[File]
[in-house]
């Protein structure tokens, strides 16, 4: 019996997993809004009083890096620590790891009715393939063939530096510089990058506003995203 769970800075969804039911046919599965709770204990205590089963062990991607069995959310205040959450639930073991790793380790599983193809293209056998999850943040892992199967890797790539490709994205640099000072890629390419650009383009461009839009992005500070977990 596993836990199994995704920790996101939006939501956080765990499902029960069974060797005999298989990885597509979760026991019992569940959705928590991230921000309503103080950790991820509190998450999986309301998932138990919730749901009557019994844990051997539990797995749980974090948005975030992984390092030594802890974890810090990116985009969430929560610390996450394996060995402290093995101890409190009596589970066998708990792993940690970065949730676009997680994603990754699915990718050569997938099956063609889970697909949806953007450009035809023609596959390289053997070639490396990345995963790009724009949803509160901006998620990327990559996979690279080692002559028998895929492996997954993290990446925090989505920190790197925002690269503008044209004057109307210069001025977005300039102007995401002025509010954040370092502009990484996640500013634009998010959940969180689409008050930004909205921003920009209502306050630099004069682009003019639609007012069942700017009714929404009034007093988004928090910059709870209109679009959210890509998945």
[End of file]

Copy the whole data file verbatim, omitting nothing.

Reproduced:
[in-house]
């Protein structure tokens, strides 16, 4: 019996997993809004009083890096620590790891009715393939063939530096510089990058506003995203 769970800075969804039911046919599965709770204990205590089963062990991607069995959310205040959450639930073991790793380790599983193809293209056998999850943040892992199967890797790539490709994205640099000072890629390419650009383009461009839009992005500070977990 596993836990199994995704920790996101939006939501956080765990499902029960069974060797005999298989990885597509979760026991019992569940959705928590991230921000309503103080950790991820509190998450999986309301998932138990919730749901009557019994844990051997539990797995749980974090948005975030992984390092030594802890974890810090990116985009969430929560610390996450394996060995402290093995101890409190009596589970066998708990792993940690970065949730676009997680994603990754699915990718050569997938099956063609889970697909949806953007450009035809023609596959390289053997070639490396990345995963790009724009949803509160901006998620990327990559996979690279080692002559028998895929492996997954993290990446925090989505920190790197925002690269503008044209004057109307210069001025977005300039102007995401002025509010954040370092502009990484996640500013634009998010959940969180689409008050930004909205921003920009209502306050630099004069682009003019639609007012069942700017009714929404009034007093988004928090910059709870209109679009959210890509998945």